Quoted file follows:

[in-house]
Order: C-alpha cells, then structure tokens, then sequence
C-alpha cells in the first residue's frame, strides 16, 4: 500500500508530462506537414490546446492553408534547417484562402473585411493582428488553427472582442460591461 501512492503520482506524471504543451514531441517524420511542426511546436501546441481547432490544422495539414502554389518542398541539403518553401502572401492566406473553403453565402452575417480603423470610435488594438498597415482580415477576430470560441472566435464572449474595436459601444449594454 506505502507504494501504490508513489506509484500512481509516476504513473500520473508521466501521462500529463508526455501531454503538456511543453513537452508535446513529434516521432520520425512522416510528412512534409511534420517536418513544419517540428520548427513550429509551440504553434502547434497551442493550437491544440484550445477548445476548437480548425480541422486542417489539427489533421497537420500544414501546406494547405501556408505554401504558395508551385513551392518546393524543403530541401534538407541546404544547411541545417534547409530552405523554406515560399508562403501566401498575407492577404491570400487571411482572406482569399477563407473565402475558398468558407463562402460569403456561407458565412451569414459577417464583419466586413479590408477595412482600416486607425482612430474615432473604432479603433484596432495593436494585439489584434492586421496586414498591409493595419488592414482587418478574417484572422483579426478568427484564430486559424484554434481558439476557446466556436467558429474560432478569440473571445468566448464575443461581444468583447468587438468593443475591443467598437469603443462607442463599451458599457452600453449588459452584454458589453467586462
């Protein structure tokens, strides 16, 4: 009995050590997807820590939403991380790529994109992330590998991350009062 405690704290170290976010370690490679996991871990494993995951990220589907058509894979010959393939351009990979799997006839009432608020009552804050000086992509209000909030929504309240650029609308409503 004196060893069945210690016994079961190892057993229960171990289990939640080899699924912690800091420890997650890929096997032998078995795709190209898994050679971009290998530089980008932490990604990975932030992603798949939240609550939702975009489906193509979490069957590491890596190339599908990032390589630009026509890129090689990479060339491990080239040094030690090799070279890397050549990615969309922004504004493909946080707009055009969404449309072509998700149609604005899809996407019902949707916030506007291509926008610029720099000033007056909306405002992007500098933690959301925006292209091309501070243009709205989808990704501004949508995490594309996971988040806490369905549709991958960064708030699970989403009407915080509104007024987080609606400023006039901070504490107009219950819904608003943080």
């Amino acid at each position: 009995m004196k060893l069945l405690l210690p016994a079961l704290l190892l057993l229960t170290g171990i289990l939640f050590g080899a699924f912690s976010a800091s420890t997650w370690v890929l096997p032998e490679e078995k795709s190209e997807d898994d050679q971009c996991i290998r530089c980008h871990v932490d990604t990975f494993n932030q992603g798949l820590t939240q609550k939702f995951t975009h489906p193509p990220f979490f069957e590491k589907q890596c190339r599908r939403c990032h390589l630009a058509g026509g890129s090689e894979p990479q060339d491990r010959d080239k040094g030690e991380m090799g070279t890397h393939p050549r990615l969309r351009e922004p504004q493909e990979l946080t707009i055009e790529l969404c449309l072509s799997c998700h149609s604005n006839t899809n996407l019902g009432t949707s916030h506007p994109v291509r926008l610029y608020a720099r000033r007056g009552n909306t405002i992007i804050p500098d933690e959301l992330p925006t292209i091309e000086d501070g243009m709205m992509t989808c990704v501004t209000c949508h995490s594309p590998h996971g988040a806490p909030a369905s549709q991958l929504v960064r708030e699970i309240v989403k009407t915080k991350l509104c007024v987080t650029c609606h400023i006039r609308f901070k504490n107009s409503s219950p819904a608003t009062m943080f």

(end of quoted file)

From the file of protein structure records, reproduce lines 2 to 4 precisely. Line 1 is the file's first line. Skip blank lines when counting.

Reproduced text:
Order: C-alpha cells, then structure tokens, then sequence
C-alpha cells in the first residue's frame, strides 16, 4: 500500500508530462506537414490546446492553408534547417484562402473585411493582428488553427472582442460591461 501512492503520482506524471504543451514531441517524420511542426511546436501546441481547432490544422495539414502554389518542398541539403518553401502572401492566406473553403453565402452575417480603423470610435488594438498597415482580415477576430470560441472566435464572449474595436459601444449594454 506505502507504494501504490508513489506509484500512481509516476504513473500520473508521466501521462500529463508526455501531454503538456511543453513537452508535446513529434516521432520520425512522416510528412512534409511534420517536418513544419517540428520548427513550429509551440504553434502547434497551442493550437491544440484550445477548445476548437480548425480541422486542417489539427489533421497537420500544414501546406494547405501556408505554401504558395508551385513551392518546393524543403530541401534538407541546404544547411541545417534547409530552405523554406515560399508562403501566401498575407492577404491570400487571411482572406482569399477563407473565402475558398468558407463562402460569403456561407458565412451569414459577417464583419466586413479590408477595412482600416486607425482612430474615432473604432479603433484596432495593436494585439489584434492586421496586414498591409493595419488592414482587418478574417484572422483579426478568427484564430486559424484554434481558439476557446466556436467558429474560432478569440473571445468566448464575443461581444468583447468587438468593443475591443467598437469603443462607442463599451458599457452600453449588459452584454458589453467586462
């Protein structure tokens, strides 16, 4: 009995050590997807820590939403991380790529994109992330590998991350009062 405690704290170290976010370690490679996991871990494993995951990220589907058509894979010959393939351009990979799997006839009432608020009552804050000086992509209000909030929504309240650029609308409503 004196060893069945210690016994079961190892057993229960171990289990939640080899699924912690800091420890997650890929096997032998078995795709190209898994050679971009290998530089980008932490990604990975932030992603798949939240609550939702975009489906193509979490069957590491890596190339599908990032390589630009026509890129090689990479060339491990080239040094030690090799070279890397050549990615969309922004504004493909946080707009055009969404449309072509998700149609604005899809996407019902949707916030506007291509926008610029720099000033007056909306405002992007500098933690959301925006292209091309501070243009709205989808990704501004949508995490594309996971988040806490369905549709991958960064708030699970989403009407915080509104007024987080609606400023006039901070504490107009219950819904608003943080």